No one warned me that this movie had daddy-daughter dynamics!!! *sigh* I watch the tragic, but heartwarming story unfold before my eyes and I begin to cry. As the tears fall down my face, I recognize the words they whisper against my skin. I tune in and feel the emotions of loss and longing and I prayerfully stable myself. For years I would silently cry during movies without the slightest coherent idea as to why. But tonight is different. Tonight my tears fall and I’m happy for the girl on the screen. Yes, there’s a bit of jealousy and curiosity.
There’s the rebel girl with two loving parents that she defies to express her grief and independence. She goes from man to man in the film, trying to feel better, and learns from the new guy that she won’t find worth in a “kiss and tussle.” When she gets in trouble with the first no good guy she’s with, her dad blames the good one. At this point she’s yelling at him all the things she’s been feeling for years that cut him so deep that he lights into her. All of this negative energy is flowing between them revealing miscommunication and pain.
Anyway, the good guy she’s talking to talks to her dad and works through bad impressions to win the father’s favor. Now the dad and daughter have the stage to talk to one another about their fight and how they feel…. and I’m looking for Kleenex.
I ask myself, What would it have been like to have a dad care so much about me that I would be frustrated at his over-protectiveness?
My heart is quick to jump in and remind me that God has held me to a standard of chastity that can definitely be frustrating and I can’t help but smile. This is so true. The difference is that the protective commands from God are perfect. I can trust that I am getting the best results possible trusting Him to provide for me. I can rejoice in that.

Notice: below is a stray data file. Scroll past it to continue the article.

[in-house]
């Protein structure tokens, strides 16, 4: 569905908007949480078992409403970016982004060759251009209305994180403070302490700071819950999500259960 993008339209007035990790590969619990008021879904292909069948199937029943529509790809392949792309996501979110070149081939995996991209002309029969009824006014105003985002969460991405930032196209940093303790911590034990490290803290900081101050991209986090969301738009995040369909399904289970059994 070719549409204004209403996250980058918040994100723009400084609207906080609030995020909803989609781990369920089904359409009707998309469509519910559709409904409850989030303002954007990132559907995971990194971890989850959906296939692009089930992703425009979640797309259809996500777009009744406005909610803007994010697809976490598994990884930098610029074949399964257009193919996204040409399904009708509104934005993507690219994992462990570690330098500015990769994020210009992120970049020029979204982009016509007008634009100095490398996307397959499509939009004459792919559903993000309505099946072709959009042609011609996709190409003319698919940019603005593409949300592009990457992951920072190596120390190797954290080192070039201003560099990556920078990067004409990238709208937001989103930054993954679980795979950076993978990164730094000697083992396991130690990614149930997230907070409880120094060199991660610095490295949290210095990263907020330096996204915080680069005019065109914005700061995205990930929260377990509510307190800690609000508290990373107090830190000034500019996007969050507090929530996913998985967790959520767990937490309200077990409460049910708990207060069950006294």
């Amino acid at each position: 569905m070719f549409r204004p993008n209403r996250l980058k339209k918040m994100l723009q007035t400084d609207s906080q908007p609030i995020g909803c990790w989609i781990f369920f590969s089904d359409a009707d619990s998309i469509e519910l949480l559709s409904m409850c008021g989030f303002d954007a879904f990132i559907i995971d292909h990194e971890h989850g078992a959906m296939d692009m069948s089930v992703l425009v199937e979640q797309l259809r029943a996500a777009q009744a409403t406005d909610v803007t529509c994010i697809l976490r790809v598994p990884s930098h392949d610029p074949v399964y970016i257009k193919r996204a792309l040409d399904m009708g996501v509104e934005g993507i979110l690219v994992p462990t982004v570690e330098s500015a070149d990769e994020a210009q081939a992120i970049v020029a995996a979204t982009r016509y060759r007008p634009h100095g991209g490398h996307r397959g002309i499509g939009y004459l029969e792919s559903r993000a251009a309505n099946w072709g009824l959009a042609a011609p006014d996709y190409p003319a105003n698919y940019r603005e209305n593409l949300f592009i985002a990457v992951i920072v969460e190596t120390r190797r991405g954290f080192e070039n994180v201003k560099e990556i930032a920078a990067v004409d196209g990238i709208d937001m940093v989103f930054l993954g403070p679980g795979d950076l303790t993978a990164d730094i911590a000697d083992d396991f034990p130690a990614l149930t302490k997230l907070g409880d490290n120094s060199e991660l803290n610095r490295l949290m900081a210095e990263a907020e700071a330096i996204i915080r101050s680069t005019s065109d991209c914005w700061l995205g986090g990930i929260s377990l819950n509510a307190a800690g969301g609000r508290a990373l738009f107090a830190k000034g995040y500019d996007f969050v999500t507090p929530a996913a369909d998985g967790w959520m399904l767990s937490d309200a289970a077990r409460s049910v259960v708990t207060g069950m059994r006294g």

I imagined tonight would be a bit more footloose, but I guess there’s a valuable lesson in everything. Be thankful for what you have and make the best of it!
As Christmas approaches, we can reflect and be grateful for the scars we have that make us who we are. This song was sung yesterday during a young people service and I began reflecting on how merciful God is to us when we reach out to Him for grace. The healing process is a difficult one. But I know people who have overcome and bare the scars of the past upon them. They are the biggest encouragement and blessing to others, many times without knowing it.
Listen to the hope in the song’s message and be blessed.
I used to wish that I could rewrite history
I used to dream that each mistake could be erased
Then I could just pretend
I never knew the me back then
I used to pray that You would take this shame away
Hide all the evidence of who I’ve been
But it’s the memory of
The place You brought me from
That keeps me on my knees
And even though I’m free
Heal the wound but leave the scar
A reminder of how merciful You are
I am broken, torn apart
Take the pieces of this heart
And heal the wound but leave the scar
I have not lived a life that boasts of anything
I don’t take pride in what I bring
But I’ll build an altar with
The rubble that You’ve found me in
And every stone will sing
Of what You can redeem
Don’t let me forget
Everything You’ve done for me
Don’t let me forget
The beauty in the suffering
Thinking back over my childhood, I realize that I’ve had many experiences that I’ve chosen not to revisit often. Sometimes the memories are not ones that make us feel good and at other times it’s just the personal nature of it that makes you want to clam up. The scripture tells us that “no man lives unto himself.” Everything we go through can help and/or hurt someone else, it’s not just about us. I’d like to share bits of my story. I pray that I will be a help to those that read.